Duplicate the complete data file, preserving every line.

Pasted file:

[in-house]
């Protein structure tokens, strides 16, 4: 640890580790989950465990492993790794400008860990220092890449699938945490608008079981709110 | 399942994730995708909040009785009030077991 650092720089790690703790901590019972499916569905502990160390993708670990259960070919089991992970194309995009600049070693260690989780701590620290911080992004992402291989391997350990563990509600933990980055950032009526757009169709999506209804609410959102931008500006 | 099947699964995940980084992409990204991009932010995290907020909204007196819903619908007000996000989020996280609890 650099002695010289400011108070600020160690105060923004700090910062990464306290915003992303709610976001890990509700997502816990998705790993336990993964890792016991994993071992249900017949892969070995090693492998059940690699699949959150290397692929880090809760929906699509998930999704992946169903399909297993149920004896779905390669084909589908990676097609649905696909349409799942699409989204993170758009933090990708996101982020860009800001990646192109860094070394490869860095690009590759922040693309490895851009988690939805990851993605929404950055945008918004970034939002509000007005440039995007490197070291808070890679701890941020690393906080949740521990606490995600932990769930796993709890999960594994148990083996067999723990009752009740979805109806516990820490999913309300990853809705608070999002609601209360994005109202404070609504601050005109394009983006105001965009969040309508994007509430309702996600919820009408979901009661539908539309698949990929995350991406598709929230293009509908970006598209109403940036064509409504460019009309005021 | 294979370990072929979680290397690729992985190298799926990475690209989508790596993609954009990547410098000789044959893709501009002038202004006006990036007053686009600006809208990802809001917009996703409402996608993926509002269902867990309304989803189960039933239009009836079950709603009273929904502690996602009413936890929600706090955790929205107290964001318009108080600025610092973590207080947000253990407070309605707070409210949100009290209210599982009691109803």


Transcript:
[in-house]
């Protein structure tokens, strides 16, 4: 640890580790989950465990492993790794400008860990220092890449699938945490608008079981709110 | 399942994730995708909040009785009030077991 650092720089790690703790901590019972499916569905502990160390993708670990259960070919089991992970194309995009600049070693260690989780701590620290911080992004992402291989391997350990563990509600933990980055950032009526757009169709999506209804609410959102931008500006 | 099947699964995940980084992409990204991009932010995290907020909204007196819903619908007000996000989020996280609890 650099002695010289400011108070600020160690105060923004700090910062990464306290915003992303709610976001890990509700997502816990998705790993336990993964890792016991994993071992249900017949892969070995090693492998059940690699699949959150290397692929880090809760929906699509998930999704992946169903399909297993149920004896779905390669084909589908990676097609649905696909349409799942699409989204993170758009933090990708996101982020860009800001990646192109860094070394490869860095690009590759922040693309490895851009988690939805990851993605929404950055945008918004970034939002509000007005440039995007490197070291808070890679701890941020690393906080949740521990606490995600932990769930796993709890999960594994148990083996067999723990009752009740979805109806516990820490999913309300990853809705608070999002609601209360994005109202404070609504601050005109394009983006105001965009969040309508994007509430309702996600919820009408979901009661539908539309698949990929995350991406598709929230293009509908970006598209109403940036064509409504460019009309005021 | 294979370990072929979680290397690729992985190298799926990475690209989508790596993609954009990547410098000789044959893709501009002038202004006006990036007053686009600006809208990802809001917009996703409402996608993926509002269902867990309304989803189960039933239009009836079950709603009273929904502690996602009413936890929600706090955790929205107290964001318009108080600025610092973590207080947000253990407070309605707070409210949100009290209210599982009691109803």